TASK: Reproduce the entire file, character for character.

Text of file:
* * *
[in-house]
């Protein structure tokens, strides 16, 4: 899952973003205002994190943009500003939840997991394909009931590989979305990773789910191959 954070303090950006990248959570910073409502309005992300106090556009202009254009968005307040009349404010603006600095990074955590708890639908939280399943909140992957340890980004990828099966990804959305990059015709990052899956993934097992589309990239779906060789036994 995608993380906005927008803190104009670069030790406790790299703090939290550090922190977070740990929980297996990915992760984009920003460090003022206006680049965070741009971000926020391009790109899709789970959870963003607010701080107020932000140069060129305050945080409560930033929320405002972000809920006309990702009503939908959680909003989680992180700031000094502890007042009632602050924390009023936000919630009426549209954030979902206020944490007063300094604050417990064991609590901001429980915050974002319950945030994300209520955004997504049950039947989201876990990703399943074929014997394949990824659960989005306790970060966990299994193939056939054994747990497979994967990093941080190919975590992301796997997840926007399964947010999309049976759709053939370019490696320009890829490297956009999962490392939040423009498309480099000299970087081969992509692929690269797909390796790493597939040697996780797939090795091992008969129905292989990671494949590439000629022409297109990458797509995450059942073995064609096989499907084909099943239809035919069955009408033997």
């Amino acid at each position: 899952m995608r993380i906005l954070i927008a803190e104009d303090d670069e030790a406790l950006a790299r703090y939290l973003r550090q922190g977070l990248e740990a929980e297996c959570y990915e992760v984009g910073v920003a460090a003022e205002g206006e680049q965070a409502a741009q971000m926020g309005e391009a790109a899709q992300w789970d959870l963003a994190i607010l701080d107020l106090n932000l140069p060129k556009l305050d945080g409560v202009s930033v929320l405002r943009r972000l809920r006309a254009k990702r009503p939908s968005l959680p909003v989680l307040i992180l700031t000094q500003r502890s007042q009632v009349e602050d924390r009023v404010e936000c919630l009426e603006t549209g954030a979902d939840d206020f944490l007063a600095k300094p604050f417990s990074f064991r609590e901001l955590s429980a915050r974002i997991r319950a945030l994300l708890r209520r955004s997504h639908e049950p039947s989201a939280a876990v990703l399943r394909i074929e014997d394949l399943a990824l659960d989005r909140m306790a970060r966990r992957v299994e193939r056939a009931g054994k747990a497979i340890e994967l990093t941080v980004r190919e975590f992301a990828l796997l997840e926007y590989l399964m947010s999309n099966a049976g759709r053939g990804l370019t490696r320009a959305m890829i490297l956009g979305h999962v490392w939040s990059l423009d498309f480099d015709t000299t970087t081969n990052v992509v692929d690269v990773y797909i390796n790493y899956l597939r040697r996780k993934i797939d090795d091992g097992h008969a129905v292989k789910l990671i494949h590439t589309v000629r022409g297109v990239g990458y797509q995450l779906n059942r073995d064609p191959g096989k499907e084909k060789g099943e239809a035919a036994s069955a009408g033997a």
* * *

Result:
[in-house]
């Protein structure tokens, strides 16, 4: 899952973003205002994190943009500003939840997991394909009931590989979305990773789910191959 954070303090950006990248959570910073409502309005992300106090556009202009254009968005307040009349404010603006600095990074955590708890639908939280399943909140992957340890980004990828099966990804959305990059015709990052899956993934097992589309990239779906060789036994 995608993380906005927008803190104009670069030790406790790299703090939290550090922190977070740990929980297996990915992760984009920003460090003022206006680049965070741009971000926020391009790109899709789970959870963003607010701080107020932000140069060129305050945080409560930033929320405002972000809920006309990702009503939908959680909003989680992180700031000094502890007042009632602050924390009023936000919630009426549209954030979902206020944490007063300094604050417990064991609590901001429980915050974002319950945030994300209520955004997504049950039947989201876990990703399943074929014997394949990824659960989005306790970060966990299994193939056939054994747990497979994967990093941080190919975590992301796997997840926007399964947010999309049976759709053939370019490696320009890829490297956009999962490392939040423009498309480099000299970087081969992509692929690269797909390796790493597939040697996780797939090795091992008969129905292989990671494949590439000629022409297109990458797509995450059942073995064609096989499907084909099943239809035919069955009408033997």
């Amino acid at each position: 899952m995608r993380i906005l954070i927008a803190e104009d303090d670069e030790a406790l950006a790299r703090y939290l973003r550090q922190g977070l990248e740990a929980e297996c959570y990915e992760v984009g910073v920003a460090a003022e205002g206006e680049q965070a409502a741009q971000m926020g309005e391009a790109a899709q992300w789970d959870l963003a994190i607010l701080d107020l106090n932000l140069p060129k556009l305050d945080g409560v202009s930033v929320l405002r943009r972000l809920r006309a254009k990702r009503p939908s968005l959680p909003v989680l307040i992180l700031t000094q500003r502890s007042q009632v009349e602050d924390r009023v404010e936000c919630l009426e603006t549209g954030a979902d939840d206020f944490l007063a600095k300094p604050f417990s990074f064991r609590e901001l955590s429980a915050r974002i997991r319950a945030l994300l708890r209520r955004s997504h639908e049950p039947s989201a939280a876990v990703l399943r394909i074929e014997d394949l399943a990824l659960d989005r909140m306790a970060r966990r992957v299994e193939r056939a009931g054994k747990a497979i340890e994967l990093t941080v980004r190919e975590f992301a990828l796997l997840e926007y590989l399964m947010s999309n099966a049976g759709r053939g990804l370019t490696r320009a959305m890829i490297l956009g979305h999962v490392w939040s990059l423009d498309f480099d015709t000299t970087t081969n990052v992509v692929d690269v990773y797909i390796n790493y899956l597939r040697r996780k993934i797939d090795d091992g097992h008969a129905v292989k789910l990671i494949h590439t589309v000629r022409g297109v990239g990458y797509q995450l779906n059942r073995d064609p191959g096989k499907e084909k060789g099943e239809a035919a036994s069955a009408g033997a």